Got an earful of attitude from a ward MO the other day, when I called to ask a simple question about whether to admit to one department or the other. Granted, I only identified myself by first name, not by rank ( I do that only when calling doctors who are known to cause trouble ), but this guy spoke to me in a sarcastic tone, even though I didn't even ask him to come down to the ER or accept an admission. I later consulted my friend, who's this MO's registrar, and was told that the MO gets compliments from patients. Hah! Why am I not surprised? There're lots of doctors like that, who treat patients like royalty and know which senior arses to kiss, but trample all over those who don't directly impact their career prospects. I've met enough of such hypocrites to develop a thick skin ( and ample amounts of bitterness ), But I have a very good memory where such encounters are concerned, so you've been marked, pal.

This warpath mode has been building up for a while, though unleashed only now. I suppose last week's Sun Festival helped lighten my mood significantly. Too bad the effects have worn off so quickly, heh.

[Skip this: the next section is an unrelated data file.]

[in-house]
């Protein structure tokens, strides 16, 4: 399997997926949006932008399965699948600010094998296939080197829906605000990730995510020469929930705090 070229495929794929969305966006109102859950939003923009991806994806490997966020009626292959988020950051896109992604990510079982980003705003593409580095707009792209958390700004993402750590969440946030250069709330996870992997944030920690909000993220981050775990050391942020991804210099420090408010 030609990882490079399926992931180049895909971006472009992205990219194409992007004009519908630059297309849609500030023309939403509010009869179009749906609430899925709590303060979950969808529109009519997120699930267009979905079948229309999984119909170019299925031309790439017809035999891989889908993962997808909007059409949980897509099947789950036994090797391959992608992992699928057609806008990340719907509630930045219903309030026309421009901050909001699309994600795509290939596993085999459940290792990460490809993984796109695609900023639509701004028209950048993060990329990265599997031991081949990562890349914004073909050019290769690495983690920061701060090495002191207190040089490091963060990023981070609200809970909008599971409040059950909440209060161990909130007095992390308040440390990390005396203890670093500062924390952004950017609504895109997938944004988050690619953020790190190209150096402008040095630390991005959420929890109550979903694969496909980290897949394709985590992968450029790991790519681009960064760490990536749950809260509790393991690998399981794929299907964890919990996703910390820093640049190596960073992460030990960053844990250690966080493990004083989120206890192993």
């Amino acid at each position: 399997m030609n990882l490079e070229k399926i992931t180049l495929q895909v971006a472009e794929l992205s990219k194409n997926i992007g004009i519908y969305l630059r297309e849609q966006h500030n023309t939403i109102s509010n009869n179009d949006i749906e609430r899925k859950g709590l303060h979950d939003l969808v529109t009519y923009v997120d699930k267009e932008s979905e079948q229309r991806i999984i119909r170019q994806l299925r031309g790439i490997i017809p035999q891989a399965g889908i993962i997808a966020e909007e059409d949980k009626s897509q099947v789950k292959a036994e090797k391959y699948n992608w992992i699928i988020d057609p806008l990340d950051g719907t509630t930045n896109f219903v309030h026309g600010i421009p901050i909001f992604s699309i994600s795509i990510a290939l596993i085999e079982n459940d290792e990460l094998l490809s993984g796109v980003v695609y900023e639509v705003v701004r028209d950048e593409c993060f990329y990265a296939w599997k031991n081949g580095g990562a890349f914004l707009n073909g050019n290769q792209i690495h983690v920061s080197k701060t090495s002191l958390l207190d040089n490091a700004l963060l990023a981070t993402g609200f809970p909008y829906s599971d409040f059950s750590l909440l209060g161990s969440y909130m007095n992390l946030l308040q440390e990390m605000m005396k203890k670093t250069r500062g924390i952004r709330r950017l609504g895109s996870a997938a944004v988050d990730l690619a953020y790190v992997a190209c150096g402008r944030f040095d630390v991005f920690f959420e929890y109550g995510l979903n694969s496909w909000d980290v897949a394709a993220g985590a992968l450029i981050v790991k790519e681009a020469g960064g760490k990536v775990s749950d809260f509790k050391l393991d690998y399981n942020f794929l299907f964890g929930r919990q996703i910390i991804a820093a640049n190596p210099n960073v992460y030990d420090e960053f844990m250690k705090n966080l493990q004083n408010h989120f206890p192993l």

It's times like these that make me miss the carefree days of my youth. As I write this, I'm playing the soundtrack to Beyond The Sea on my PC, with Kevin Spacey singing a verse from Once Upon A Time:

"Once upon a time
The world was sweeter than we knew
Everything was ours
How happy we were then
But somehow once upon a time
Never comes again...."

It's extremely sad, yet also comforting in a weird way. But I've long realized that happiness entails an active search which, in my case, extends far beyond work. How can I possibly define my existence through patients, when there's travel, music, film and exquisite prose to occupy my thoughts?

Maybe someday, I'll hit the jackpot with a personal project, and bid medicine farewell. Till then, I shall rant periodically, for your reading pleasure. :)

Thursday, October 23, 2008

Review Of Peter Cincotti's Concert, Esplanade Concert Hall, 21st October 2008

I don't know what the review in today's paper will say, but here're my personal thoughts.

Long-time readers of my blog will remember that I saw Peter in Rome in 2005.